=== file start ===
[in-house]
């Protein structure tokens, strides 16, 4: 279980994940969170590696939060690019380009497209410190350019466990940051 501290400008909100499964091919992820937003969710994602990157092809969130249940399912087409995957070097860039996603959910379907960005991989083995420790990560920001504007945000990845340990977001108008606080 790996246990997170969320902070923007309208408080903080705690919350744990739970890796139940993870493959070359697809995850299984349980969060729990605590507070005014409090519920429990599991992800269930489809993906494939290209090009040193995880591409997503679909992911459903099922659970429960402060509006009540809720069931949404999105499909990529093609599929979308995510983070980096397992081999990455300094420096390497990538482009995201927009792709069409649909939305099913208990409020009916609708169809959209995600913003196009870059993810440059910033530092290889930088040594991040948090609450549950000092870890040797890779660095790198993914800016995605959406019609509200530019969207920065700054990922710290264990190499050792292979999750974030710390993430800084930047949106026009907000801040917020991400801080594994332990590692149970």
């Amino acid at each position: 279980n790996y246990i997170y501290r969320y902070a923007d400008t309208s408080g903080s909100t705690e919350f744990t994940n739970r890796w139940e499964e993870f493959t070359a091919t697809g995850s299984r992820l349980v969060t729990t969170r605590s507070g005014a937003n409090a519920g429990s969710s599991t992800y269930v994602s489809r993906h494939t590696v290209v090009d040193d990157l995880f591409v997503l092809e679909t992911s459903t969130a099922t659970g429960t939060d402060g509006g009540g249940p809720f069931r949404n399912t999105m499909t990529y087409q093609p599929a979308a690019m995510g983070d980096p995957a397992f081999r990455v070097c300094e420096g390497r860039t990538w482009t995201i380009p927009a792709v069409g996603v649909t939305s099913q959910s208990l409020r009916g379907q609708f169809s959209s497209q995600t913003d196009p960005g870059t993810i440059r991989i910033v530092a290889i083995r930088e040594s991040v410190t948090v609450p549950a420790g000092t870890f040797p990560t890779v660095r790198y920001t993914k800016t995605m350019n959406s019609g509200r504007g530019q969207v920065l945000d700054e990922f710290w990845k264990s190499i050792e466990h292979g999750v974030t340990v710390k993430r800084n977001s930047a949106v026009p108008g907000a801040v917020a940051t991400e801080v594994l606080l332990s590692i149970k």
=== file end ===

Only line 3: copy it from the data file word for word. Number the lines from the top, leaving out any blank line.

């Amino acid at each position: 279980n790996y246990i997170y501290r969320y902070a923007d400008t309208s408080g903080s909100t705690e919350f744990t994940n739970r890796w139940e499964e993870f493959t070359a091919t697809g995850s299984r992820l349980v969060t729990t969170r605590s507070g005014a937003n409090a519920g429990s969710s599991t992800y269930v994602s489809r993906h494939t590696v290209v090009d040193d990157l995880f591409v997503l092809e679909t992911s459903t969130a099922t659970g429960t939060d402060g509006g009540g249940p809720f069931r949404n399912t999105m499909t990529y087409q093609p599929a979308a690019m995510g983070d980096p995957a397992f081999r990455v070097c300094e420096g390497r860039t990538w482009t995201i380009p927009a792709v069409g996603v649909t939305s099913q959910s208990l409020r009916g379907q609708f169809s959209s497209q995600t913003d196009p960005g870059t993810i440059r991989i910033v530092a290889i083995r930088e040594s991040v410190t948090v609450p549950a420790g000092t870890f040797p990560t890779v660095r790198y920001t993914k800016t995605m350019n959406s019609g509200r504007g530019q969207v920065l945000d700054e990922f710290w990845k264990s190499i050792e466990h292979g999750v974030t340990v710390k993430r800084n977001s930047a949106v026009p108008g907000a801040v917020a940051t991400e801080v594994l606080l332990s590692i149970k």